Any day now lawmakers will reveal how they solved the McCleary Rubik’s Cube.
Democratic and Republican lawmakers have spent months twisting and turning the major pieces, trying to agree on the amount of additional money required to cover the state’s unpaid tab for public schools, where it should go, when to spend it and what will be the source of those dollars.
The last piece is the most difficult as House Democrats and Senate Republicans have never publicly agreed on the best means of raising the dough.
At this point, if you own property it is a good bet—maybe a sure bet—you will be paying more taxes to the state in 2018.
Republican senators put this notion on the table early in the year. They proposed a new tax of $1.55 per $1,000 of assessed value to fund education. House Democrats, along with Gov. Jay Inslee, countered with no property tax increase and a long list of reasons why it was a bad idea.
House Democrats eventually proposed a $3 billion tax package anchored by a new tax on capital gains, a higher tax rate on businesses, expanded taxation of Internet sales and a reform of the real estate excise tax. Republicans countered with two thumbs down and a double-dare for Democrats to actually pass the package—which they haven’t.
While the rhetorical debate continues between some of the partisans, negotiations between the House and Senate on a new two-year budget have moved on in search of a deal in time to avert a government shutdown July 1.
Inslee’s opposition to a property tax hike dissipated in May. Democrats are now reportedly offering to accept an increase in the statewide property tax, albeit less than the amount sought by the GOP.
What Republicans originally proposed would bring in about $1.52 billion for education in the next two-year budget and $4 billion in the budget after that.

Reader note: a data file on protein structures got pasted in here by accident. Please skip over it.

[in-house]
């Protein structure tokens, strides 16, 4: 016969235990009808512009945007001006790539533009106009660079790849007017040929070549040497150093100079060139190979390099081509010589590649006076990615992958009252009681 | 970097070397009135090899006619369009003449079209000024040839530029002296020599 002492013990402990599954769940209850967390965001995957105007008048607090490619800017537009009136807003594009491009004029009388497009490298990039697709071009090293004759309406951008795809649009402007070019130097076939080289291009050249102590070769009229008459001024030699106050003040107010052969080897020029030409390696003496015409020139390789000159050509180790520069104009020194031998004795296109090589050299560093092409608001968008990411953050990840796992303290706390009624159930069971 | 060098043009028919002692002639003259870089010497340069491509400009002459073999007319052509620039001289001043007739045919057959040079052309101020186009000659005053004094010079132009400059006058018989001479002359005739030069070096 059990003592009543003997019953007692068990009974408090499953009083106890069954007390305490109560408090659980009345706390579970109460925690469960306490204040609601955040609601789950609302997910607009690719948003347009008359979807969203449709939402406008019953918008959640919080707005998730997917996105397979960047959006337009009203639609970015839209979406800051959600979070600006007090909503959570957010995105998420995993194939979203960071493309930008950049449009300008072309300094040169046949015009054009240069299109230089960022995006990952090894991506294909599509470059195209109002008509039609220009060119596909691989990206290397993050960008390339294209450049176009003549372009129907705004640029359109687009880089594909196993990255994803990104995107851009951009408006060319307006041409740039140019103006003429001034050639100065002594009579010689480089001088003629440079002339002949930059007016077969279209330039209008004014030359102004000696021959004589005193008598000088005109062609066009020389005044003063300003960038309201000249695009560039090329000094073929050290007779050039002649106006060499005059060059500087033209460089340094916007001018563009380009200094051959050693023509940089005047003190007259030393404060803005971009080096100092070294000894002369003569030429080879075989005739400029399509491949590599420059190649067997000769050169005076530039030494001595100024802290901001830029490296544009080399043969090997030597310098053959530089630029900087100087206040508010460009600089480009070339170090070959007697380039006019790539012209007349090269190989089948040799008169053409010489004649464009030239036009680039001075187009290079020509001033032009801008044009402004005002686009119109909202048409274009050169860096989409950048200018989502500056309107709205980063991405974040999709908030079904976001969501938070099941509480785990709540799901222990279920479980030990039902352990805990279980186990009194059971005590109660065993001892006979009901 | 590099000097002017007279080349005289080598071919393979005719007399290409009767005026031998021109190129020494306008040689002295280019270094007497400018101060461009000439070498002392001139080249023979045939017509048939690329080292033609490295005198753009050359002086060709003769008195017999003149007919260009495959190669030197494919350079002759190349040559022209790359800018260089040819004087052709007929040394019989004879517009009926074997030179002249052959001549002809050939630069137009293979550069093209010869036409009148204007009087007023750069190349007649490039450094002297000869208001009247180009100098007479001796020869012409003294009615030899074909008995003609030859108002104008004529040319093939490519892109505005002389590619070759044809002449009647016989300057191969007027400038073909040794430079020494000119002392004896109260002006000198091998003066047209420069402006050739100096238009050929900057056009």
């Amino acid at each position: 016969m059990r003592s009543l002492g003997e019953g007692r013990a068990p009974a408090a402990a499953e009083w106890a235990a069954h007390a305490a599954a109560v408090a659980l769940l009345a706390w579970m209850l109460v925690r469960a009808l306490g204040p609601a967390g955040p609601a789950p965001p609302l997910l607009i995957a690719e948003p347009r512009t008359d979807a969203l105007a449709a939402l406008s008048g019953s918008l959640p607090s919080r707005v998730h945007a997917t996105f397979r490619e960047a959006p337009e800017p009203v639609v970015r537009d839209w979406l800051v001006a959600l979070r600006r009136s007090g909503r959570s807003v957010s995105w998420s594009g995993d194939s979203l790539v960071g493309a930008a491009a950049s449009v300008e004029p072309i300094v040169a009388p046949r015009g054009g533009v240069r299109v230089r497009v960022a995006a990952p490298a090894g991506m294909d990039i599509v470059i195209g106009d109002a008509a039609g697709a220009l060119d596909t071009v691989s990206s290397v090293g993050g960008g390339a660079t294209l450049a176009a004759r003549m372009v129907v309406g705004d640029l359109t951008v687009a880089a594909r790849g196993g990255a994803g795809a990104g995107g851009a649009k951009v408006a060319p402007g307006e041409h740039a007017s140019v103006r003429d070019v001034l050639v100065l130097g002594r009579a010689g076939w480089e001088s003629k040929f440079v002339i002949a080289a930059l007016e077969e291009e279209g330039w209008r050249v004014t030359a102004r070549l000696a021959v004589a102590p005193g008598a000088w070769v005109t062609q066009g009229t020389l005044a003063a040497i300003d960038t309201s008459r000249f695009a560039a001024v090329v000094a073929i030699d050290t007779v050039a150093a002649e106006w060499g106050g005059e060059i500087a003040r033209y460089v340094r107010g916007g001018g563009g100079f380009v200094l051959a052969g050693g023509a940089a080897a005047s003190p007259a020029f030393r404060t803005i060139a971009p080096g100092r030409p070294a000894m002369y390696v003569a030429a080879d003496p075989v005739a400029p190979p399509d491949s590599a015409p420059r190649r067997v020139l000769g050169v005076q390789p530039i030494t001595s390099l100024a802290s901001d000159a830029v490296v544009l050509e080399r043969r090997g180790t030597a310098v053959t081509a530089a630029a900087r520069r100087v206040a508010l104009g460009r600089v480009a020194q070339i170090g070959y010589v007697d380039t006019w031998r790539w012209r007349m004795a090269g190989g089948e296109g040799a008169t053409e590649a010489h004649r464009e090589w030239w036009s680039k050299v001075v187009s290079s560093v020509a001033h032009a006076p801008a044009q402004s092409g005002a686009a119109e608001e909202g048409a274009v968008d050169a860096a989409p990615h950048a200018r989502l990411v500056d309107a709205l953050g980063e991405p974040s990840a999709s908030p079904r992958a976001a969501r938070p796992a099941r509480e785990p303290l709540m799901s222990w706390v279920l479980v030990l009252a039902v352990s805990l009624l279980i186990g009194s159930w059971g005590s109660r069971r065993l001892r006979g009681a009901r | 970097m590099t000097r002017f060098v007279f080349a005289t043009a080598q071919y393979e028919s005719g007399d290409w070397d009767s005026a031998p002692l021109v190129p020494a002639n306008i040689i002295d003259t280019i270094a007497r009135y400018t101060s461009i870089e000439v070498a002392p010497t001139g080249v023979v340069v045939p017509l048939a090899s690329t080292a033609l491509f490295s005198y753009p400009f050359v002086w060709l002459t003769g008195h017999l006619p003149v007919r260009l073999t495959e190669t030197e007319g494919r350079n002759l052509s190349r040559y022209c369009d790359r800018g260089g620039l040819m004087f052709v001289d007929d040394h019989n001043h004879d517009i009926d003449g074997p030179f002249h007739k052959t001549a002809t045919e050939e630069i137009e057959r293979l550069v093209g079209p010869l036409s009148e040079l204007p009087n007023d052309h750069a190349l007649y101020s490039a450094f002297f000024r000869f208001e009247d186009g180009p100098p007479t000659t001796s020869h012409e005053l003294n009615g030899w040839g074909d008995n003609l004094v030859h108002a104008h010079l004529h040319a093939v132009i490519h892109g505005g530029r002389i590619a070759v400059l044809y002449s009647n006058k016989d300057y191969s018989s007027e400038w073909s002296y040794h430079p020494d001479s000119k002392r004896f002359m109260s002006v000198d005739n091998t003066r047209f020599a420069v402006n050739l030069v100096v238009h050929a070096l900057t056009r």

The GOP suggested to phase it in with a 45-cent hike in 2018 and the rest added on in 2019. If the two sides actually settled at 45 cents—and they probably will end up a little higher—it would generate in the neighborhood of $500 million for the next budget.
Meanwhile, another good bet—maybe a sure bet—is the amount of property taxes one pays to their local school district will shrink as a trade-off. School districts have relied on those dollars for years to pay for what the state has not covered and theoretically won’t need as much in the future.
This is the essence of a levy swap, another confounding element of the McCleary Rubik’s Cube.
Republicans wanted to eliminate levies entirely in 2019 to achieve a full swap. Then, a year later, the GOP would allow levies to return but with a cap of 10 percent rather than 20 to 24 percent now in place around the state.
Democrats don’t want to mess with the levies, which they consider will still be a critical source of funds for districts. Way back in December, Inslee proposed a 15 percent cap.
Where they end up on this will affect the other pieces.
That means more twisting and turning to get everything lined up.
This story originally ran in the Everett Herald.